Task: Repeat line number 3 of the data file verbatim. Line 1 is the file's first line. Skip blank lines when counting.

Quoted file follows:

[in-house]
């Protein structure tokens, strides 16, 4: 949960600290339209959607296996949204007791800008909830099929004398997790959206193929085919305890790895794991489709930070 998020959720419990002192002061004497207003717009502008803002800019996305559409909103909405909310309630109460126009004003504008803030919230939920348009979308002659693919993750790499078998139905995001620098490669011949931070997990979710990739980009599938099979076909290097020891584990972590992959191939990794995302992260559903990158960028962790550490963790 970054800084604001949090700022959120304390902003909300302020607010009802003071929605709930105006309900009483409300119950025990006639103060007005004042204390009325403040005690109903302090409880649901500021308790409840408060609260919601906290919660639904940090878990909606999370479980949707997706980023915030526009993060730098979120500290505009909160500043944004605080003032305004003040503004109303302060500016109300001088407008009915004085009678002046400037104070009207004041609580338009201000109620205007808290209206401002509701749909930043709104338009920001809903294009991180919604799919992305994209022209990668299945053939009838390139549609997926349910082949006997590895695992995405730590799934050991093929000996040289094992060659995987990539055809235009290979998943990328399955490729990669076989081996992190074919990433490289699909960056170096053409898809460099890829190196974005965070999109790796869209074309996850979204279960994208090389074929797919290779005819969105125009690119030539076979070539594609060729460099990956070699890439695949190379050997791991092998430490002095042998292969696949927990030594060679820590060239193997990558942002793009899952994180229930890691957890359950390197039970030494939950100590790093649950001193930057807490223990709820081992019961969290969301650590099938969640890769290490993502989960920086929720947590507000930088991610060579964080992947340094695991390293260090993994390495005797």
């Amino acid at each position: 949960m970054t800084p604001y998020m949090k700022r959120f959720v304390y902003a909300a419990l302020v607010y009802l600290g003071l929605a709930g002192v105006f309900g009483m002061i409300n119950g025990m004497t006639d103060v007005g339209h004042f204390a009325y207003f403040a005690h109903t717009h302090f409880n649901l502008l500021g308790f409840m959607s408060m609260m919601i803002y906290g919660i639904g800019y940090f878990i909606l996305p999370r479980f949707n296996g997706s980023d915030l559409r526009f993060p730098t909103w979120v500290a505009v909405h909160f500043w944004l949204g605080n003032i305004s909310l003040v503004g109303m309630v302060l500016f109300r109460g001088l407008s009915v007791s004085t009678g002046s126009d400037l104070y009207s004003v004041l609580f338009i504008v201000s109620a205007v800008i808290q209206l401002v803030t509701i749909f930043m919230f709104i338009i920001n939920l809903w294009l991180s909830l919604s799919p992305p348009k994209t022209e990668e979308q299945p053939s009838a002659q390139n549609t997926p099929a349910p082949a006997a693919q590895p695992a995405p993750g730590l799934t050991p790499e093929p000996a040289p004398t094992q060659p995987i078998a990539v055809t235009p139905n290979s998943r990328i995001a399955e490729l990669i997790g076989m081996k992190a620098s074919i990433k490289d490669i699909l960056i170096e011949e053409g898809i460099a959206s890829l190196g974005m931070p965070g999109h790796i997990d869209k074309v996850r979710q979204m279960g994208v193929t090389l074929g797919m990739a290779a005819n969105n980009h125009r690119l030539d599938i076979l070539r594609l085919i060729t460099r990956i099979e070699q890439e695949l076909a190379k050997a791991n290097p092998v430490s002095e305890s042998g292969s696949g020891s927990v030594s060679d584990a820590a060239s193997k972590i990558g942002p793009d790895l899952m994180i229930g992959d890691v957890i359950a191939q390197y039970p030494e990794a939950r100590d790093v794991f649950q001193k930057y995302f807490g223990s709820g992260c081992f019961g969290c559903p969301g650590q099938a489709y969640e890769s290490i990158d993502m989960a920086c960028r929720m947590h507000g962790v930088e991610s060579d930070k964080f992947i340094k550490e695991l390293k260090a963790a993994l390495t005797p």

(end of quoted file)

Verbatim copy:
């Amino acid at each position: 949960m970054t800084p604001y998020m949090k700022r959120f959720v304390y902003a909300a419990l302020v607010y009802l600290g003071l929605a709930g002192v105006f309900g009483m002061i409300n119950g025990m004497t006639d103060v007005g339209h004042f204390a009325y207003f403040a005690h109903t717009h302090f409880n649901l502008l500021g308790f409840m959607s408060m609260m919601i803002y906290g919660i639904g800019y940090f878990i909606l996305p999370r479980f949707n296996g997706s980023d915030l559409r526009f993060p730098t909103w979120v500290a505009v909405h909160f500043w944004l949204g605080n003032i305004s909310l003040v503004g109303m309630v302060l500016f109300r109460g001088l407008s009915v007791s004085t009678g002046s126009d400037l104070y009207s004003v004041l609580f338009i504008v201000s109620a205007v800008i808290q209206l401002v803030t509701i749909f930043m919230f709104i338009i920001n939920l809903w294009l991180s909830l919604s799919p992305p348009k994209t022209e990668e979308q299945p053939s009838a002659q390139n549609t997926p099929a349910p082949a006997a693919q590895p695992a995405p993750g730590l799934t050991p790499e093929p000996a040289p004398t094992q060659p995987i078998a990539v055809t235009p139905n290979s998943r990328i995001a399955e490729l990669i997790g076989m081996k992190a620098s074919i990433k490289d490669i699909l960056i170096e011949e053409g898809i460099a959206s890829l190196g974005m931070p965070g999109h790796i997990d869209k074309v996850r979710q979204m279960g994208v193929t090389l074929g797919m990739a290779a005819n969105n980009h125009r690119l030539d599938i076979l070539r594609l085919i060729t460099r990956i099979e070699q890439e695949l076909a190379k050997a791991n290097p092998v430490s002095e305890s042998g292969s696949g020891s927990v030594s060679d584990a820590a060239s193997k972590i990558g942002p793009d790895l899952m994180i229930g992959d890691v957890i359950a191939q390197y039970p030494e990794a939950r100590d790093v794991f649950q001193k930057y995302f807490g223990s709820g992260c081992f019961g969290c559903p969301g650590q099938a489709y969640e890769s290490i990158d993502m989960a920086c960028r929720m947590h507000g962790v930088e991610s060579d930070k964080f992947i340094k550490e695991l390293k260090a963790a993994l390495t005797p």